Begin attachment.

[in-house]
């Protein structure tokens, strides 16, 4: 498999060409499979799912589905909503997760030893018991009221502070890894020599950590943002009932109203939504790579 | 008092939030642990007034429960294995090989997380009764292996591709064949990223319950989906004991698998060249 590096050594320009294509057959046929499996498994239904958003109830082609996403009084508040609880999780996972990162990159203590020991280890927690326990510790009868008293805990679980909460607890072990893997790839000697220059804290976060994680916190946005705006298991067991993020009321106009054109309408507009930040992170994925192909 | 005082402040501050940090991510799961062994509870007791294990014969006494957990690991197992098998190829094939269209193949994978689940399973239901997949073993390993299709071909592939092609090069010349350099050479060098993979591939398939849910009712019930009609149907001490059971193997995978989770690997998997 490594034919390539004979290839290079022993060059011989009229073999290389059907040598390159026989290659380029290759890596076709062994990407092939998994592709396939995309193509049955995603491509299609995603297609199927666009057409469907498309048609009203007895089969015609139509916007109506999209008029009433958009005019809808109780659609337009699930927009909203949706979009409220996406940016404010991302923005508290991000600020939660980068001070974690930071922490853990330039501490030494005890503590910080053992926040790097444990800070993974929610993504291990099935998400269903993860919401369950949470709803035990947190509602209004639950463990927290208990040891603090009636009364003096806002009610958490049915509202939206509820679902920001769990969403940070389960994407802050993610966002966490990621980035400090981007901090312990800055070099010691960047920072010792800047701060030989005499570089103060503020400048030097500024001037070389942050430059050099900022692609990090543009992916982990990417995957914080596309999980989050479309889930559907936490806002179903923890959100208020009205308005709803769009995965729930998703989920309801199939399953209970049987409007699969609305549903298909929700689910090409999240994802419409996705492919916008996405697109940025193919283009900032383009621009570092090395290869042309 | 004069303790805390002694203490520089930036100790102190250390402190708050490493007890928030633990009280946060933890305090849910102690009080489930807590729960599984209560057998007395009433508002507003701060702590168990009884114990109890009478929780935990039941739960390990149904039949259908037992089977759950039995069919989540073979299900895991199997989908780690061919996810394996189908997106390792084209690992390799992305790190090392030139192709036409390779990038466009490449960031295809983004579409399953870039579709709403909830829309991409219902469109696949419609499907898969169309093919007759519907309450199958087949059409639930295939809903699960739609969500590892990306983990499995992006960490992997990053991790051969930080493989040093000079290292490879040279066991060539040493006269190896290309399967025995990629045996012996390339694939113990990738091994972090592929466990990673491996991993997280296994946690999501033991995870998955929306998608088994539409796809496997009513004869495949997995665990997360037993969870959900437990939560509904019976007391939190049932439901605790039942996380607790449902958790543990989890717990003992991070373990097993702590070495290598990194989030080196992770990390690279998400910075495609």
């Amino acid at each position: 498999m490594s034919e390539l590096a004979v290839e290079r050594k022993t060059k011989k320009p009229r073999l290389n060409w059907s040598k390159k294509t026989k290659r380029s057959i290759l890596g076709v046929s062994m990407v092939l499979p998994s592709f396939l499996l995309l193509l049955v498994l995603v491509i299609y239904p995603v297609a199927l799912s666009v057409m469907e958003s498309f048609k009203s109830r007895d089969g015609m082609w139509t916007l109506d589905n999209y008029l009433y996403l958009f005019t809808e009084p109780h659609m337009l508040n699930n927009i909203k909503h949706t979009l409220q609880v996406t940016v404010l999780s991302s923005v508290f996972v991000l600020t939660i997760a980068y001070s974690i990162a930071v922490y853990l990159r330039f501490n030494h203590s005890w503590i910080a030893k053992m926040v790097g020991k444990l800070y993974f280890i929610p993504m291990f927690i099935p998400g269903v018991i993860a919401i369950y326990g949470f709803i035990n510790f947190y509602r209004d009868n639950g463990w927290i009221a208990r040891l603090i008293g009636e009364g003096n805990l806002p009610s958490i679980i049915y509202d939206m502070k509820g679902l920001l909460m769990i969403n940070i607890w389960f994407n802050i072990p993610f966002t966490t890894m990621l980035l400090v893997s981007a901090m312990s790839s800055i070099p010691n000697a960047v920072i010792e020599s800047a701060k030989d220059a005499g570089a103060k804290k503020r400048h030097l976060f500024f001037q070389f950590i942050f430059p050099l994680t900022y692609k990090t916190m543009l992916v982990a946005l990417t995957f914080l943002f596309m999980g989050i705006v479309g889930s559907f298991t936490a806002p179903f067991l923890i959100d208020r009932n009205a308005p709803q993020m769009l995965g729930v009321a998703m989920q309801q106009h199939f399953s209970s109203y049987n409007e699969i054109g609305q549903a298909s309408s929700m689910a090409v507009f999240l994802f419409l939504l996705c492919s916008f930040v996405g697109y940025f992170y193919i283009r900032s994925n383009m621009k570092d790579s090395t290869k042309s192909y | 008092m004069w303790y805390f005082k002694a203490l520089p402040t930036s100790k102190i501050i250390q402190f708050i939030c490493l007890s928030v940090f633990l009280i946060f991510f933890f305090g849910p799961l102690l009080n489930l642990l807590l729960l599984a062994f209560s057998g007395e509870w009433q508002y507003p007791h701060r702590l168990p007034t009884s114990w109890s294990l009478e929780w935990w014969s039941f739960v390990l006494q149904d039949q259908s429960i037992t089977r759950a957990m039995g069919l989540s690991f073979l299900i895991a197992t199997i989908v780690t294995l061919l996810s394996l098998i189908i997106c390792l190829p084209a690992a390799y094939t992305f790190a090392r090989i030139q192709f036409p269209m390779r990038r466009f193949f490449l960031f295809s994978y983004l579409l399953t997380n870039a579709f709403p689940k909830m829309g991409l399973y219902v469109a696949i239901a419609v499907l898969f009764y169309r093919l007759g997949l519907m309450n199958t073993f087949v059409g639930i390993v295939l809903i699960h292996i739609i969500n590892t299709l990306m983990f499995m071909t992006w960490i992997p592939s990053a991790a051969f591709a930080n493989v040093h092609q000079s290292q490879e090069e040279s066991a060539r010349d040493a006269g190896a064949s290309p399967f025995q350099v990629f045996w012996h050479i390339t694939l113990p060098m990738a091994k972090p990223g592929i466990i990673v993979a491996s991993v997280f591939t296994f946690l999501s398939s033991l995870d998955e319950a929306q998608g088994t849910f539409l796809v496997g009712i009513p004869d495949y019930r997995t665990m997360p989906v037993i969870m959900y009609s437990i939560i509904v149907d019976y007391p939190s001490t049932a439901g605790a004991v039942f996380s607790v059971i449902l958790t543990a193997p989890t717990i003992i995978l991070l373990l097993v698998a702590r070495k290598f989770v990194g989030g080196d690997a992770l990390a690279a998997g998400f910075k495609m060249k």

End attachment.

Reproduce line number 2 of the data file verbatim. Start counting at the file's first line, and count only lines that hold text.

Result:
């Protein structure tokens, strides 16, 4: 498999060409499979799912589905909503997760030893018991009221502070890894020599950590943002009932109203939504790579 | 008092939030642990007034429960294995090989997380009764292996591709064949990223319950989906004991698998060249 590096050594320009294509057959046929499996498994239904958003109830082609996403009084508040609880999780996972990162990159203590020991280890927690326990510790009868008293805990679980909460607890072990893997790839000697220059804290976060994680916190946005705006298991067991993020009321106009054109309408507009930040992170994925192909 | 005082402040501050940090991510799961062994509870007791294990014969006494957990690991197992098998190829094939269209193949994978689940399973239901997949073993390993299709071909592939092609090069010349350099050479060098993979591939398939849910009712019930009609149907001490059971193997995978989770690997998997 490594034919390539004979290839290079022993060059011989009229073999290389059907040598390159026989290659380029290759890596076709062994990407092939998994592709396939995309193509049955995603491509299609995603297609199927666009057409469907498309048609009203007895089969015609139509916007109506999209008029009433958009005019809808109780659609337009699930927009909203949706979009409220996406940016404010991302923005508290991000600020939660980068001070974690930071922490853990330039501490030494005890503590910080053992926040790097444990800070993974929610993504291990099935998400269903993860919401369950949470709803035990947190509602209004639950463990927290208990040891603090009636009364003096806002009610958490049915509202939206509820679902920001769990969403940070389960994407802050993610966002966490990621980035400090981007901090312990800055070099010691960047920072010792800047701060030989005499570089103060503020400048030097500024001037070389942050430059050099900022692609990090543009992916982990990417995957914080596309999980989050479309889930559907936490806002179903923890959100208020009205308005709803769009995965729930998703989920309801199939399953209970049987409007699969609305549903298909929700689910090409999240994802419409996705492919916008996405697109940025193919283009900032383009621009570092090395290869042309 | 004069303790805390002694203490520089930036100790102190250390402190708050490493007890928030633990009280946060933890305090849910102690009080489930807590729960599984209560057998007395009433508002507003701060702590168990009884114990109890009478929780935990039941739960390990149904039949259908037992089977759950039995069919989540073979299900895991199997989908780690061919996810394996189908997106390792084209690992390799992305790190090392030139192709036409390779990038466009490449960031295809983004579409399953870039579709709403909830829309991409219902469109696949419609499907898969169309093919007759519907309450199958087949059409639930295939809903699960739609969500590892990306983990499995992006960490992997990053991790051969930080493989040093000079290292490879040279066991060539040493006269190896290309399967025995990629045996012996390339694939113990990738091994972090592929466990990673491996991993997280296994946690999501033991995870998955929306998608088994539409796809496997009513004869495949997995665990997360037993969870959900437990939560509904019976007391939190049932439901605790039942996380607790449902958790543990989890717990003992991070373990097993702590070495290598990194989030080196992770990390690279998400910075495609």